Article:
The Vintgar Gorge
The Vintgar Gorge is among the most stunning natural attractions in the Bled area. Its ‘creator’, the Radovna river, was the star of one of the previous blog posts. Now, when the spring is finally here in full bloom, inviting us to get back outdoors, a lovely walk along the water is refreshing for the body and uplifting for the soul, especially on hot days.
The history of the gorge
© Jošt Gantar
In 1891, the photographer and cartographer Benedikt Lergetporer from Bled and Jakob Žumer, the major of Gorje at the time, were the first to enter the gorge when the Radovna’s water level was extremely low. The discovery was soon followed by the construction of 500 meters of wooden galleries and bridges and the gorge was open to the public in 1893. The most stunning and picturesque galleries in the gorge are named after Jakob Žumer. The gorge is 1,600 meters long and up to 250 meters deep. More about the gorge >
The Vintgar Gorge ranks among the most popular tourist attractions in the hinterland of Bled. Its visitation numbers are high, as can be expected for a natural asset of such outstanding importance. To tackle the rising tourist numbers, the Gorje Tourist Association and Bled Tourist Board started a tour bus route already in the pre-Covid period, and a designated parking place was been set up from where a shuttle took the visitors to the gorge.
Normally, the gorge opened to the public at Easter time but this year’s plans were thwarted by Covid-19. With the situation in Slovenia stabilizing, the gorge is now already open and eagerly awaiting domestic and foreign visitors.
© Jošt Gantar
According to an old Slovenian saying, everything is good for something. In 2020 the gorge management reacted to the restrictions that prevented visitors from meeting and bypassing each other on the narrow bridges and paths through the gorge and found a solution that is equally safe and pleasant as well as beneficial for the natural attraction. The tour of the gorge now runs in one direction, which means that all visitors enter the gorge in Podhom and exit at the Šum waterfall. Visitors can then choose one of the three return routes: over the Hom hill to the Church of St Catharine and back to the starting point; towards Bled; or via Blejska Dobrava and Strma stran back to Podhom. According to the Gorje Tourist Association, the change was well accepted by the visitors.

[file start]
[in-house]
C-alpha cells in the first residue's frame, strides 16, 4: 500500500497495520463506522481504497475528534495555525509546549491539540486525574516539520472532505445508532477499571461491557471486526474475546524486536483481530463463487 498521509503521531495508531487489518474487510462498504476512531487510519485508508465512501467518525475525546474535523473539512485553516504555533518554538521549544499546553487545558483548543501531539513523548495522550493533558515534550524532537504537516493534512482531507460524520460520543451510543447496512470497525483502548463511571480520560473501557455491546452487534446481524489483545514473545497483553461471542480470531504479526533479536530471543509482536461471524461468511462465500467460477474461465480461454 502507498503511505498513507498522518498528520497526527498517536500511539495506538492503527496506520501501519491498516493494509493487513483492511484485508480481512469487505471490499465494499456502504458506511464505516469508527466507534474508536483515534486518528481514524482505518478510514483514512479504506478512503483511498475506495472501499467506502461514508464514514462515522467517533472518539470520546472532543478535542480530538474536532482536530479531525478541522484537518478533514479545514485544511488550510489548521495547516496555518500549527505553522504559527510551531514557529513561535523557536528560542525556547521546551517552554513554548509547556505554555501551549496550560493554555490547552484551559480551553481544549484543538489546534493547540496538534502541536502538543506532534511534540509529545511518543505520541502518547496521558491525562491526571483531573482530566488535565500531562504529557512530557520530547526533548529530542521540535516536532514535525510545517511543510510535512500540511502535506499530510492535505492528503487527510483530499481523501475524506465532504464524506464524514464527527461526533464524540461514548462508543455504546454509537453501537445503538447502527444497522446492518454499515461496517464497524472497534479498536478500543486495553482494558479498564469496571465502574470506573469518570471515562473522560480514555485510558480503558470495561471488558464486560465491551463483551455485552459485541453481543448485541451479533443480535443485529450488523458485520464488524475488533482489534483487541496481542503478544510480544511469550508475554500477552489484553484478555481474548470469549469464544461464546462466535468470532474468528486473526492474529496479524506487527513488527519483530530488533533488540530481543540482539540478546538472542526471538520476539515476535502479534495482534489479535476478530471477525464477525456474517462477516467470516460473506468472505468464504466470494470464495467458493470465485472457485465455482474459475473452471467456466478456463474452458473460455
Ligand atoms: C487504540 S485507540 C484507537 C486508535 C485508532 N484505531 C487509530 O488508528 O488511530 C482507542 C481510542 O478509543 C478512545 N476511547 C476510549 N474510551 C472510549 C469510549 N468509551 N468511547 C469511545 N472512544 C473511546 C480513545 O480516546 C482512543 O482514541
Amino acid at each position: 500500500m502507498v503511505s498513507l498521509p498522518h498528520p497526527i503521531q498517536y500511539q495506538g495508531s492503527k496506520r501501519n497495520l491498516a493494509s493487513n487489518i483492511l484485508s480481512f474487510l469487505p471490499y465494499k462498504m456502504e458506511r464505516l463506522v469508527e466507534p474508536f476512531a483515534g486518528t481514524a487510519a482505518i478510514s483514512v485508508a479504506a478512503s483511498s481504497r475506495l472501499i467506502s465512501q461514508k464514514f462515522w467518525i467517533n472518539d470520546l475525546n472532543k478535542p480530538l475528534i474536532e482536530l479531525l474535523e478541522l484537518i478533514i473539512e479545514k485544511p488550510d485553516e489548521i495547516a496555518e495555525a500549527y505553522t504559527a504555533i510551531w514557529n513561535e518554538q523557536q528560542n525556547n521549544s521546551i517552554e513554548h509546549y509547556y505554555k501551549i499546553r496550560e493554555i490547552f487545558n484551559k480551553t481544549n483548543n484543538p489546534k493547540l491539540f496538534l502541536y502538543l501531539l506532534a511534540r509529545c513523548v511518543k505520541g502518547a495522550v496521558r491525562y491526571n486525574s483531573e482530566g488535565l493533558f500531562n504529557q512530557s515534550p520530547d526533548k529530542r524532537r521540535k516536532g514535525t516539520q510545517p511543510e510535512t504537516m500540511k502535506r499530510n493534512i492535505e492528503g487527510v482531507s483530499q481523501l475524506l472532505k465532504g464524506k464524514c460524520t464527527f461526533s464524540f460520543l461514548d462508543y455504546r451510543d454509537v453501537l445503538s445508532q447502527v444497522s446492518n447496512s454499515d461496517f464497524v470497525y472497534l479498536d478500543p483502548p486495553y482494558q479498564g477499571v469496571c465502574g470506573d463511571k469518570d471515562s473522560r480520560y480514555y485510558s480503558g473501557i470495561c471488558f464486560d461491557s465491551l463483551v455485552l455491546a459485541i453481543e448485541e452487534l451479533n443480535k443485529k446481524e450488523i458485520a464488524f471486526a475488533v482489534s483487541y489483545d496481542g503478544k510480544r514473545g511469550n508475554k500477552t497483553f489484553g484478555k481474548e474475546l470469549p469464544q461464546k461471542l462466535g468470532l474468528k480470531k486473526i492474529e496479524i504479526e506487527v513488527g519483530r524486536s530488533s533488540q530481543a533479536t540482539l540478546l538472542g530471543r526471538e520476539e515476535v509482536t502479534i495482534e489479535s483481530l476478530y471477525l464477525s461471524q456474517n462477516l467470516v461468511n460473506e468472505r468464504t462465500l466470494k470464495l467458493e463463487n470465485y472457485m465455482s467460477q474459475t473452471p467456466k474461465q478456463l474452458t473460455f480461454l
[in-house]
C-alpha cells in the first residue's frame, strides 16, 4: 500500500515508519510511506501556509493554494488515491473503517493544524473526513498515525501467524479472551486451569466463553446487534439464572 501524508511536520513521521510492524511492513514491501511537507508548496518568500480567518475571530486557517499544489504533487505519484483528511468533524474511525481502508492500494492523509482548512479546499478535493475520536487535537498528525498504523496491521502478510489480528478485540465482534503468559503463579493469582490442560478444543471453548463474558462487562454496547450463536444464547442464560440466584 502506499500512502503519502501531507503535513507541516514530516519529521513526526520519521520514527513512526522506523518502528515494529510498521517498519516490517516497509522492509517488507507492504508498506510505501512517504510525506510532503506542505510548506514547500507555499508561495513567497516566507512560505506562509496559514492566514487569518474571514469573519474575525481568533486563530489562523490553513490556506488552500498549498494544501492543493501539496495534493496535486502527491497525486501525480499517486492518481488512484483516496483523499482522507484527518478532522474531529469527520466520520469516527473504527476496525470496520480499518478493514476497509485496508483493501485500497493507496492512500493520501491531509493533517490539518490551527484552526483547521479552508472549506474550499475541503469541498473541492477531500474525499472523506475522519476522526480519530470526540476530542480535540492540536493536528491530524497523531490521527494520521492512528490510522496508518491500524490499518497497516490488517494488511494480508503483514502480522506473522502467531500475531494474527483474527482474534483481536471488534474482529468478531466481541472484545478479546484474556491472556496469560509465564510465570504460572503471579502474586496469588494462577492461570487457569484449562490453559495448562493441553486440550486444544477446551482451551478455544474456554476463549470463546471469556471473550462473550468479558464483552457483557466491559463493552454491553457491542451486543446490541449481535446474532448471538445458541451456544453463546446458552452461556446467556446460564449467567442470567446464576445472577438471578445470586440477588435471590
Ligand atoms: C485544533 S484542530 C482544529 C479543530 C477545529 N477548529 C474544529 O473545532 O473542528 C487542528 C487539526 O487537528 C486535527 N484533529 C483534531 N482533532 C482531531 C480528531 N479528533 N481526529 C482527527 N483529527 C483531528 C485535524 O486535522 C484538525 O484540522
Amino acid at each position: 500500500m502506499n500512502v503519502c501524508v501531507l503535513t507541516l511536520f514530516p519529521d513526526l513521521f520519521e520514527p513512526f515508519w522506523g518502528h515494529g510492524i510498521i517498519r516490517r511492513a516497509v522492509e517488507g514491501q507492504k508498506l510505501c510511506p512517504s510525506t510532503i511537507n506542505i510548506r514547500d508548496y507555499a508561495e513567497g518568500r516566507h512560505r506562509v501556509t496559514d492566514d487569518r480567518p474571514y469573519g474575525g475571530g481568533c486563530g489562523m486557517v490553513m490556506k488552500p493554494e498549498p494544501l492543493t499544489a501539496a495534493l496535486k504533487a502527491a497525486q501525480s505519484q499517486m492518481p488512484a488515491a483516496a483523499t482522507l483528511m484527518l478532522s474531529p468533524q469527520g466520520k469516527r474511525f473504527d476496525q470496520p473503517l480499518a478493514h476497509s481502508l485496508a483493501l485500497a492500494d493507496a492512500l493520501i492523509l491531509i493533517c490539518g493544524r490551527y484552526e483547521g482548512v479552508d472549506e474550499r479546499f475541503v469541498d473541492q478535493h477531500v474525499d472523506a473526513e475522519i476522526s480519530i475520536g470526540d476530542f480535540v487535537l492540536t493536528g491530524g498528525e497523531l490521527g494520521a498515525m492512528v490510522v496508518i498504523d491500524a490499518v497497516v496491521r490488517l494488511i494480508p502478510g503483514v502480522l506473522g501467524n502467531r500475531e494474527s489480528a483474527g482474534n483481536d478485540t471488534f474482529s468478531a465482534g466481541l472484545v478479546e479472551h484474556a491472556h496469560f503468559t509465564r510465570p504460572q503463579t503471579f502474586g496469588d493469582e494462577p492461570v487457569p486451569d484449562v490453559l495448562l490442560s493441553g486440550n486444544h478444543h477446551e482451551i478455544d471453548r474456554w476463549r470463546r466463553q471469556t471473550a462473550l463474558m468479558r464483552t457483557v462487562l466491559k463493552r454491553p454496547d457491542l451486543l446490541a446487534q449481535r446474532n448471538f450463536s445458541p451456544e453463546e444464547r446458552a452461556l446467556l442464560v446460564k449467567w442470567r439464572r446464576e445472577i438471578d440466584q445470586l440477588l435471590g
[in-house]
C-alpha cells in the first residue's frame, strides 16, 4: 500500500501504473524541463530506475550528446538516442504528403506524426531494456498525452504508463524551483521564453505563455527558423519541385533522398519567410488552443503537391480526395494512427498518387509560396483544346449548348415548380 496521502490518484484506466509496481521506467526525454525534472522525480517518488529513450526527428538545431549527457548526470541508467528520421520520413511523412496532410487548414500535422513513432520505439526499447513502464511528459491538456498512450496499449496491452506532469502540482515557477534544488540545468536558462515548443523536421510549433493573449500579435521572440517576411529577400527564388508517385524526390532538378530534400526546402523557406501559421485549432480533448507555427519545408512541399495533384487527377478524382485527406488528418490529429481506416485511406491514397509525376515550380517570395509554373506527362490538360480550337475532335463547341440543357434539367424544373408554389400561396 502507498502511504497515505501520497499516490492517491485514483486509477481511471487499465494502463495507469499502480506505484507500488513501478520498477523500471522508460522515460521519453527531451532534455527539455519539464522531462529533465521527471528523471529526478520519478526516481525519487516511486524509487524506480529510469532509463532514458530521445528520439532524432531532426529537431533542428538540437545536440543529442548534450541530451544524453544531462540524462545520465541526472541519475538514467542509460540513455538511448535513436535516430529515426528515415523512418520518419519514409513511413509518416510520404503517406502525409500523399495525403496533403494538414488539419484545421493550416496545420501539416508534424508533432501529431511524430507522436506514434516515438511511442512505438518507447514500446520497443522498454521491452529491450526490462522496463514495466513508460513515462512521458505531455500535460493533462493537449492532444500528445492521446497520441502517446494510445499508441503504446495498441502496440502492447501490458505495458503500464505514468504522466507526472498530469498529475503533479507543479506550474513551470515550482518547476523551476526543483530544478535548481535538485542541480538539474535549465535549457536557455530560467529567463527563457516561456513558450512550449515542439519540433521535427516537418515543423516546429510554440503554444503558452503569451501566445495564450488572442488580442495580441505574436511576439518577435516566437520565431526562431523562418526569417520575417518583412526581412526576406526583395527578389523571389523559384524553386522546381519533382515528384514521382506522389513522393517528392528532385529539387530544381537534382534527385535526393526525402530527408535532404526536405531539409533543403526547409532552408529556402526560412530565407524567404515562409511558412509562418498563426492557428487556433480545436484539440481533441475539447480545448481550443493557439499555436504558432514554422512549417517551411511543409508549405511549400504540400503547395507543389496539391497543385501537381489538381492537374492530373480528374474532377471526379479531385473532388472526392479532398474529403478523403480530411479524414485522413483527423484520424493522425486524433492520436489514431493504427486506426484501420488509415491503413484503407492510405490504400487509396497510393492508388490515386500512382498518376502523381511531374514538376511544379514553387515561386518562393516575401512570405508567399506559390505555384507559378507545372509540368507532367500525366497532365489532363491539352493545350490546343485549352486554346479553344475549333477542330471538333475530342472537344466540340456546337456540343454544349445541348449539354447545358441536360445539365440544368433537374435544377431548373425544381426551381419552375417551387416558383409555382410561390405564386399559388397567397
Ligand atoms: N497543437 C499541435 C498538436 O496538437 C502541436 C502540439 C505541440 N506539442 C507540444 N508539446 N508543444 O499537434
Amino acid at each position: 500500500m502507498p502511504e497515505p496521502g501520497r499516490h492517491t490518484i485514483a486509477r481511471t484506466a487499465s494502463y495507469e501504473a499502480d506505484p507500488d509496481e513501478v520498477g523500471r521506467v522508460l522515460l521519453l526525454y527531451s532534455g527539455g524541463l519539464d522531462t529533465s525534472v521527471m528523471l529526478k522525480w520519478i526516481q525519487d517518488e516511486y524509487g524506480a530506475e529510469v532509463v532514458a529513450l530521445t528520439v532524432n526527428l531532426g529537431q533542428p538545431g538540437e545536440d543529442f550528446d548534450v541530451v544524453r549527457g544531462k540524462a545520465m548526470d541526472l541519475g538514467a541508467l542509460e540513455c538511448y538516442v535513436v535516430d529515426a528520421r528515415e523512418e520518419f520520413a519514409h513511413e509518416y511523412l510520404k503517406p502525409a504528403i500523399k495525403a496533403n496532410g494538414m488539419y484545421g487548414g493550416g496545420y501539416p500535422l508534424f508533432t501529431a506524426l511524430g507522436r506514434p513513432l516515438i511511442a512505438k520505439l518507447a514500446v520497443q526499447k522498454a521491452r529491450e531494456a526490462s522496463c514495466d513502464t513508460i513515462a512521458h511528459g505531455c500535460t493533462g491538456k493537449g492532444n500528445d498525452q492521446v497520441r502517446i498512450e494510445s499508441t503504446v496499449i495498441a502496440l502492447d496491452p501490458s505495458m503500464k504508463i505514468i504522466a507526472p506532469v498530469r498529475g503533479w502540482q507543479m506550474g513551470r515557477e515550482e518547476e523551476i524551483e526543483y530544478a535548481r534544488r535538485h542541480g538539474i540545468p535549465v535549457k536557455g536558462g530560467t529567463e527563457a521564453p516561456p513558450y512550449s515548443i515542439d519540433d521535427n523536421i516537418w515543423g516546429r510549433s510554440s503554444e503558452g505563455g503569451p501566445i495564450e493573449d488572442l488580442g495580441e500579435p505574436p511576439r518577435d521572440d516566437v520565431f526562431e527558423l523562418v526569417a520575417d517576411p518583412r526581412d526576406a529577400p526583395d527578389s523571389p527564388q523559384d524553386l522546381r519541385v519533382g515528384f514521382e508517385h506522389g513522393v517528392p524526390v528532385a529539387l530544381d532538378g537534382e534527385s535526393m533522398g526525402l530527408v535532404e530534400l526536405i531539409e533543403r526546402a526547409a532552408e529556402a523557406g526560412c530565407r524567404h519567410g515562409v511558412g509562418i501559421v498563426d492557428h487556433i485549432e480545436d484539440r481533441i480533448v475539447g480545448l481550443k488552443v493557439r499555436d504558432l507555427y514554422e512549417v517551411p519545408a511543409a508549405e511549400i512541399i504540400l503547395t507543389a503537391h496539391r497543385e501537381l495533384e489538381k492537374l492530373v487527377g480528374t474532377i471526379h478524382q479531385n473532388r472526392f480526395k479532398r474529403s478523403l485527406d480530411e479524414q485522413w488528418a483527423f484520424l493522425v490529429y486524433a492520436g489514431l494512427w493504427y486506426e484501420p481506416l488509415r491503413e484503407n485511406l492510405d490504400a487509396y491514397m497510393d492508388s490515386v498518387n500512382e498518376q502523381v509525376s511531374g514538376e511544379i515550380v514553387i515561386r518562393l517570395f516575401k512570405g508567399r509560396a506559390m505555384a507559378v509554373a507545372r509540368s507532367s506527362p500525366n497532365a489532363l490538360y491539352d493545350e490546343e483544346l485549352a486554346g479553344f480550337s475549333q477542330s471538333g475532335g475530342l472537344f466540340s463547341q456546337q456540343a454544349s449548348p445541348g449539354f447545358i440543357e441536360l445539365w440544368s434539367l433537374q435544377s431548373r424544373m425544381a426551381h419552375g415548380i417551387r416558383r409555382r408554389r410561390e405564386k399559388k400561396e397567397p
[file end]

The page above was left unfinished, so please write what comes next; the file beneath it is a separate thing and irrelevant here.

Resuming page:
Gorge safety and maintenance
© Jošt Gantar
The narrow gorge is surrounded by forests, which trees also growing on the steep slopes above the gorge. Sadly, in recent years Slovenian forests have been severely affected by bark beetle infestations and this spring foresters had to cut down many infected spruce trees that were already beginning to dry. The Gorje Tourist Association admits the felling was a highly demanding and dangerous task but it had to be carried out to keep the gorge safe and secure.
Trail upkeep and grooming
© Marko Mencinger
A part of the gorge trail system is managed by the Municipality of Bled. Last winter the municipality reconstructed the trail between the Šum waterfall and the Church of St Catharine on Hom. The trail that connects the church and the waterfall is over one hundred years old and has been practically unchanged since the opening of the gorge. The trail, which runs mostly along forest roads or skid trails, has been used by local people for centuries and is equally popular with tourists. The Municipality of Bled groomed the path and carried out some maintenance and reconstruction works. At five sections, new safety fences and access barriers were put up to ensure the safety of hikers, prevent erosion, and keep the visitors on the on the trail to minimize impact on the environment.
Given that the trail runs mostly along forest roads, there is an occasional problem with drainage. To remedy the situation, the Municipality resurfaced the trail and made new wooden steps.
Local people are familiar with the trail from the Church of St Catharine to the Šum waterfall but for most visitors, hikers and tourists this is the first time in these parts. The signage that used to mark the trail is now replaced to suit Bled's uniform system of walking path signage.
Railway bridge and railway line
© Miro Zalokar
An interesting feature of the gorge is the railway bridge that rises across the Radovna river. Podhom, a small village located near the gorge entrance, got its railway station as late as 1912, mainly for economic reasons, since many Jesenice Ironworks staff came from the area of Gorje, Podhom, Zasip and part of Bled. Built in 1906, the Bohinj Line has been in operation for 115 years. The bridge rises more than 30 meters above the Radovna and has a span of over 50 meters.
Hints and tips
When planning your visit to the Vintgar Gorge, please check the opening times so you can choose the best time to visit. The pandemic has affected us all but we firmly believe that this summer will be a lot like the summers we loved and enjoyed a few years back.